13 The Abdominal Exam Components  Visual inspection  Scars  Distortions  Palpation  Masses  Liver and spleen edge (HSM)  Ascites  Umbilicus - hernias  Panus/adipose  Percussion and Auscultation

14 Layers of the Abdominal Wall Skin Superficial Fascia – fatty layer (Camper’s fascia) Superficial Fascia – fatty layer (Camper’s fascia) Superficial Fascia – membranous layer (Scarpa’s fascia) Superficial Fascia – membranous layer (Scarpa’s fascia) Extraperitoneal fat External oblique muscle Internal oblique muscle Transverse abdominis muscle Transversalis fascia Parietal peritoneum

15 Layers of the Abdominal Wall Ext. oblique m. Int. oblique m. Ext. oblique m. Int. oblique m.

16 Abdominal incisions Vertical (midline) Pfannenstiel Maylard Cherney

17 Abdominal Structures

18 Abdominal Organs – Major

19 Female Pelvic Organs

20 Uterus/Ovaries

21 Blood Supply and Ligaments

22 The spaces

23 Fibroid Uterus – Distorted Anatomy

24 Special Points of Consideration Distortion of ligaments Distortion of retroperitoneal spaces Course of the ureter Increased blood supply to uterus Urologic injury – bladder, ureters Vascular injury/large EBL – collateral blood supply and increased flow

25 Special Points of Consideration Distortion of ligaments Distortion of retroperitoneal spaces Course of the ureter Increased blood supply to uterus Urologic injury – bladder, ureters Vascular injury/large EBL – collateral blood supply and increased flow

26 3 points of ureteral injury When clamping the IP (gonadal vessels) When clamping the uterine vessels With inadequate bladder flap development (clamping the cardinal ligaments)

27 Physiologic Outcomes Abdominal wall and pelvic floor changes GI/GU changes Loss of menstruation Potential change in sexual response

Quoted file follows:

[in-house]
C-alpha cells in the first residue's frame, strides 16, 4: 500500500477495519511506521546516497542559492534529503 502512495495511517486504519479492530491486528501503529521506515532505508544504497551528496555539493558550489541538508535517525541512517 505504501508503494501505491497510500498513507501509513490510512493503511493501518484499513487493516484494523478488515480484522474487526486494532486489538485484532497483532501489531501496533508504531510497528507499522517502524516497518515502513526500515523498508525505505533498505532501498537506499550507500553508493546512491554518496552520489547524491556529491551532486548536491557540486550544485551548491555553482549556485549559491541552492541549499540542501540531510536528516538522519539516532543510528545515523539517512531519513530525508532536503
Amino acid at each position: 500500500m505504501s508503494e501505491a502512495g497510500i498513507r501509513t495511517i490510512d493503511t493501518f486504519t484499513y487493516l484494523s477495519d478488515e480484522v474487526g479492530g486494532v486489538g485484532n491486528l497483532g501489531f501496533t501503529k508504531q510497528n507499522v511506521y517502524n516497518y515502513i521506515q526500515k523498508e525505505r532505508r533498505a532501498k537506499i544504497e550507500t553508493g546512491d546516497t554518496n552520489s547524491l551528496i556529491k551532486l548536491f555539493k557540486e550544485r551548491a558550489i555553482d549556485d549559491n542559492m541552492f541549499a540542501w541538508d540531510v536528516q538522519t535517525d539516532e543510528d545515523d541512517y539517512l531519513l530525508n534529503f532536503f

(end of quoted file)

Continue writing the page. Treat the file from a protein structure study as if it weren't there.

28 Case Study 2 24 yo G0 female with severe chronic pelvic pain, dysmenorrhea and dyspareunia. Healthy. Examination: BMI – 22; Pelvic – NEFG, normal sized retroverted, but slightly fixed uterus with exquisite tenderness and uterosacral nodularity; slight fullness of left adnexa with tenderness Ultrasound: normal uterus with 5-6 cm left complex adnexal cystic ovary UPT – negative; cervical cultures – negative for chlamydia and gonorrhea

29 Surgical Approach Preop Dx: Complex adnexal mass, r/o endometriosis Planned Procedure: Diagnostic laparoscopy, left ovarian cystectomy/salpingo-oophorectomy Relevant Surgical Anatomy – Abdominal and pelvic examination – Layers of the abdominal wall – Abdominal structures – Pelvic structures

30 Blood Supply of the Anterior Abdominal Wall

31 Laparoscopy – abdominal contents

32 Laparoscopic view of Pelvic Anatomy

33 Anatomical distortions - Endometriosis

34 Special Points of Consideration Distortion of uterosacral ligaments Obliteration of posterior cul-de-sac and ovarian fossa Course of the ureter Blood supply to ovary/tube Ureteral injury Vascular injury/large EBL Bowel injury

35 Physiologic Outcomes Improved symptoms and/or pain Potential loss of ovarian function and/or menopause

36 Case Study 3 62 yo G4P4 female with pelvic pressure and bulging/protruding mass per vagina Examination: Pelvic – near complete uterine prolapse (procidentia) Pap smear – negative/normal; U/s – atrophic ovaries; uterus with 3 mm endometrial stripe

37 Surgical Approach Preop Dx: Uterine prolapse Planned Procedure: Total vaginal hysterectomy +/- Bilateral salpingo-oophorectomy Relevant Surgical Anatomy – Abdominal and pelvic examination – Pelvic structures – Pelvic floor anatomy

38 Perineum

39 Vaginal and pelvic examination

40 The Pelvic Floor

41 Vaginal Hysterectomy

42 Special Points of Consideration Distortion of bladder and ureters Atrophic changes Bladder/ureteral injury Anal/rectal injury

43 Physiologic Outcomes Improved pelvic pressure/bulging Improved GI/GU function

44 Conclusions Pelvic anatomy is generally preserved and knowledge of key abdominal and pelvic anatomical landmarks is essential for any pelvic surgeon Complications can best be avoided by anticipating the pathologic changes that result in anatomic alterations as a result of pelvic disease Knowledge of pelvic and abdominal anatomy is crucial for successful surgical management that will lead to improved patient outcomes

45 Congratulations & Welcome to OBGYN!

46 L&D